The deadly 6.8-magnitude earthquake which struck western Morocco on Friday, September 8, has caused enormous damage, with the widespread collapse of buildings in several provinces. The death toll has risen exponentially each day to nearly 2,500 people on Monday morning, with another 2,500 people injured, including approximately 1,200 people in critical condition.
"Our children are afraid: at nightfall they refuse to sleep indoors."
Mhijiba, a woman from the province of Al Haouz, one of the most affected regions.
Search and rescue efforts are still underway, and the next few days will be critical, as the authorities continue to rescue those trapped under the rubble. Meanwhile, hundreds of people continue to sleep in the streets or in open areas at night – fearing aftershocks, they are too afraid to return home.
"When we're out at night, we're afraid of the wild furious animals that we hear close to us. We alternate sleeping, protecting the children in the middle of the tents. We urgently need blankets and tents. It gets very cold at night."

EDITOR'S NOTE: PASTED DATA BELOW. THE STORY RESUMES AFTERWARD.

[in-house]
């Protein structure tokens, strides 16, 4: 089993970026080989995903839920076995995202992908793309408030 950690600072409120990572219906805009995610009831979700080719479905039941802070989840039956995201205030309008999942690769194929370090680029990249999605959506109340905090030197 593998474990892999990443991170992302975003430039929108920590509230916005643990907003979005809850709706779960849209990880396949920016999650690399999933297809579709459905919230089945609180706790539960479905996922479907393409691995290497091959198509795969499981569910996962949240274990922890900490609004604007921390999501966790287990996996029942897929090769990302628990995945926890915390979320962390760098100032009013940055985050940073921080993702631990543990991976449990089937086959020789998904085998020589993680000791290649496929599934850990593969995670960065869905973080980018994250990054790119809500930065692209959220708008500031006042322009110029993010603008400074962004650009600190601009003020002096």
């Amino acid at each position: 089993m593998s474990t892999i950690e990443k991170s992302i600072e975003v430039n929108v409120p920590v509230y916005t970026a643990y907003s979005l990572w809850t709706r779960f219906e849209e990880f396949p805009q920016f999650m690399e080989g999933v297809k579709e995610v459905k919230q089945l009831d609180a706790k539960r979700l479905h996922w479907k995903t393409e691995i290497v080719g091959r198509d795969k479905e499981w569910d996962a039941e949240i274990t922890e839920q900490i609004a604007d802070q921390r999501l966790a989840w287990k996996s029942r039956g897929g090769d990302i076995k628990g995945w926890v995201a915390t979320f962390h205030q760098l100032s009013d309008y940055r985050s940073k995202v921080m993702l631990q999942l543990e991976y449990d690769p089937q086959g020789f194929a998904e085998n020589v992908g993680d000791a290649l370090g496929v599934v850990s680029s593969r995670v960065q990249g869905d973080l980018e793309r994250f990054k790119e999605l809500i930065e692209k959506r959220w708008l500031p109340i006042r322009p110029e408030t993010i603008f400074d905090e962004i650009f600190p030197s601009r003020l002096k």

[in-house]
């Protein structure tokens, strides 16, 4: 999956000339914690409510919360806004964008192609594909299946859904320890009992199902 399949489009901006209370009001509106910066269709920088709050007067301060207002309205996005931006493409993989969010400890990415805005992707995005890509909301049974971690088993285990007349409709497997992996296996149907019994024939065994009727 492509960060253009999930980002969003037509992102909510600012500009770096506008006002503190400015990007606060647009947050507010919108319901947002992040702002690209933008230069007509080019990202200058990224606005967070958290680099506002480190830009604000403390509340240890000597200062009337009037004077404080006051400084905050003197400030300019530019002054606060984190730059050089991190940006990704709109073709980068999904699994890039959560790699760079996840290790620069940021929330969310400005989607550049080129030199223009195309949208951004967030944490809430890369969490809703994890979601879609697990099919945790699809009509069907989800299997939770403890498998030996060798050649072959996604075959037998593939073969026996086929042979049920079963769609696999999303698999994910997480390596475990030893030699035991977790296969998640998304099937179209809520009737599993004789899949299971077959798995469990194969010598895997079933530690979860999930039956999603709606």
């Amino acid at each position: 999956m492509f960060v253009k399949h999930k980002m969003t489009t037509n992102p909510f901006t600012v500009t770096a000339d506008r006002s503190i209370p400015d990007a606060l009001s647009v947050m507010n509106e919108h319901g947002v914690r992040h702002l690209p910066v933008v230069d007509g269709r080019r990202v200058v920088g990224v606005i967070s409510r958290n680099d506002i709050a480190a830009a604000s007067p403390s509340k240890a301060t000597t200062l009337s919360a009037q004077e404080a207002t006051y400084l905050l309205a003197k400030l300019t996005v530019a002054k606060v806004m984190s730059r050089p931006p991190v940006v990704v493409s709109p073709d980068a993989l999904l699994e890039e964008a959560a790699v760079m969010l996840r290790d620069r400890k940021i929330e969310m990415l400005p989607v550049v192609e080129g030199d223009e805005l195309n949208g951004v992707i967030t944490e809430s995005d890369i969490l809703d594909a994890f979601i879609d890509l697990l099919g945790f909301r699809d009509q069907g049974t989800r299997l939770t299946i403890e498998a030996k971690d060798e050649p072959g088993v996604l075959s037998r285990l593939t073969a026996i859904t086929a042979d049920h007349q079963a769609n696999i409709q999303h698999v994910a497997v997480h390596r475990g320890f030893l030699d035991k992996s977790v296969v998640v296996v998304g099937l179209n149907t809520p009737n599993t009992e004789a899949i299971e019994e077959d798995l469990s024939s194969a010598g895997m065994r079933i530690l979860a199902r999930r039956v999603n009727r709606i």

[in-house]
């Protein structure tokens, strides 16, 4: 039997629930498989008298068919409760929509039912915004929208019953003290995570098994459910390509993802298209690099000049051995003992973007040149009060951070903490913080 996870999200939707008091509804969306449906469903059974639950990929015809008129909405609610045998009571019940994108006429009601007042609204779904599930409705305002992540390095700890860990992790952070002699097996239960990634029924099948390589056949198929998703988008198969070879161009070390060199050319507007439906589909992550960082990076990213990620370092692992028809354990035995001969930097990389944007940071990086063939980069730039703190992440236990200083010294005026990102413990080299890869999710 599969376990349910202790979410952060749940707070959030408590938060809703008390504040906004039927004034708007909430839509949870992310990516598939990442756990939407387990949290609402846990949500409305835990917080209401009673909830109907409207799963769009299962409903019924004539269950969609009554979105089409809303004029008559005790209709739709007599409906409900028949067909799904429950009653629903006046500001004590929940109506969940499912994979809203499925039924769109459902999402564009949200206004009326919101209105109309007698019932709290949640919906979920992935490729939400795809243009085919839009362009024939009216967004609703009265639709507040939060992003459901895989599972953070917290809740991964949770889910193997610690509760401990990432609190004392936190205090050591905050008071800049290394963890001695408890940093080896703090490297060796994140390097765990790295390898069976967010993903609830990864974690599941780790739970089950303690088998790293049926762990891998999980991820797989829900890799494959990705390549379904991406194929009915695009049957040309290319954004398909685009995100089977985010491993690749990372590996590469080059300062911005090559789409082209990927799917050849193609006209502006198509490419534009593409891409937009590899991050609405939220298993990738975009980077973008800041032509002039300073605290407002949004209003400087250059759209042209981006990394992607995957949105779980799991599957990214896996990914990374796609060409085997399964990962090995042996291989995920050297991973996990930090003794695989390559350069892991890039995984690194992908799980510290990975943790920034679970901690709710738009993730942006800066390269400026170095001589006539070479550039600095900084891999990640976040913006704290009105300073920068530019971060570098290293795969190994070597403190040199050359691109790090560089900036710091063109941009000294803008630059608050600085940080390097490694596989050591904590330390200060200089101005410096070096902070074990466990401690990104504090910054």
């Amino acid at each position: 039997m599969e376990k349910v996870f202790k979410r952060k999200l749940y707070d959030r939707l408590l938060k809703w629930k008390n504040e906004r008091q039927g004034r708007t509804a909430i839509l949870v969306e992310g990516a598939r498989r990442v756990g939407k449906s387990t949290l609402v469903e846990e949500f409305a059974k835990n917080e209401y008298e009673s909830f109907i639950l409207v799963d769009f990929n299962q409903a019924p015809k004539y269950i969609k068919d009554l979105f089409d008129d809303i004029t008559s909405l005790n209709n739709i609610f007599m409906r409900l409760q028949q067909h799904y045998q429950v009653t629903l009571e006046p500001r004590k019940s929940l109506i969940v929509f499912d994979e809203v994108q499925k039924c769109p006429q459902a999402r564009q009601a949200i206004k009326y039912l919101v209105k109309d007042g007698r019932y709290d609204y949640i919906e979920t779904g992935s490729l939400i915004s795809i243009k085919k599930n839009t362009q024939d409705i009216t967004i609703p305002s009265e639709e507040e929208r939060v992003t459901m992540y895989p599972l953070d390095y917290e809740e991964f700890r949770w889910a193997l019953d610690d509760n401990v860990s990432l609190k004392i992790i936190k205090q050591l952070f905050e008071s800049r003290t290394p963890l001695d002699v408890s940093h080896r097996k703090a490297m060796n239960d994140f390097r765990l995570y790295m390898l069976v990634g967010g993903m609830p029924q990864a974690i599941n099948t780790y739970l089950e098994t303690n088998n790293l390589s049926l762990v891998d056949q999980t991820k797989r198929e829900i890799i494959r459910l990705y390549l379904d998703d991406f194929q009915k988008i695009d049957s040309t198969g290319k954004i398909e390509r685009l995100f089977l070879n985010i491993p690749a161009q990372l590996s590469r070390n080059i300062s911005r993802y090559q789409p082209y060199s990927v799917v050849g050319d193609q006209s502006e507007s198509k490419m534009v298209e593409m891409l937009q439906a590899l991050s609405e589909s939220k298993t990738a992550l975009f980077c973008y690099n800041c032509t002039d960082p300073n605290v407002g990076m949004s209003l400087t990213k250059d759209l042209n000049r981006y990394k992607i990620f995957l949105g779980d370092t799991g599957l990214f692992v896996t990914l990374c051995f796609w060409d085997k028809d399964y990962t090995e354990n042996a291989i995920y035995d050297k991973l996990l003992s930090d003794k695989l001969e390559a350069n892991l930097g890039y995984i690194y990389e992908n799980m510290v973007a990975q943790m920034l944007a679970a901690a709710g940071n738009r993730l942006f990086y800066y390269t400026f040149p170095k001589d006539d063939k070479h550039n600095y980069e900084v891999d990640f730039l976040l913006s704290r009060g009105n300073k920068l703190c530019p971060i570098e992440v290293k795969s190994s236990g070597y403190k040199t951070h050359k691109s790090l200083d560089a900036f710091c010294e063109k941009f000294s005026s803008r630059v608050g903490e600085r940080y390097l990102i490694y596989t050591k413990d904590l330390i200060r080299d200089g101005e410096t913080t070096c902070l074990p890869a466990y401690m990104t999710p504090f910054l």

Nadia, also from Al Haouz province.
Morocco earthquake: CARE’s response
CARE already has a presence in the earthquake-affected areas of Morocco – particularly Al Haouz – and we are ready to support the Moroccan authorities as they lead emergency operations.
Our first priority is to ensure that families who have been forced to flee their homes receive hot meals, shelter, safe drinking water and medical supplies.
Thousands of homes were destroyed overnight, leaving whole communities without a roof over their heads. This has left women and girls extremely vulnerable to violence, including gender-based violence. The extensive damage caused by the earthquake also increases the risk of outbreaks of water-borne diseases, like cholera.
People near the epicentre of the earthquake have experienced severe trauma, and will require psychosocial support. Recovery from this disaster could take many months or years. CARE’s Gender in Emergencies and technical experts are ready to deploy to provide assistance.
The full extent of the damage caused remains to be seen, but CARE is prepared to deliver critical aid and support families as they are forced to rebuild their lives from the ground up.
CARE in Morocco
CARE has been working in Morocco since 2008, with a mission to support individuals and families from deprived communities, promoting equal access to economic opportunities. CARE works extensively in Al Haouz, one of the provinces that was most impacted by Friday’s earthquake.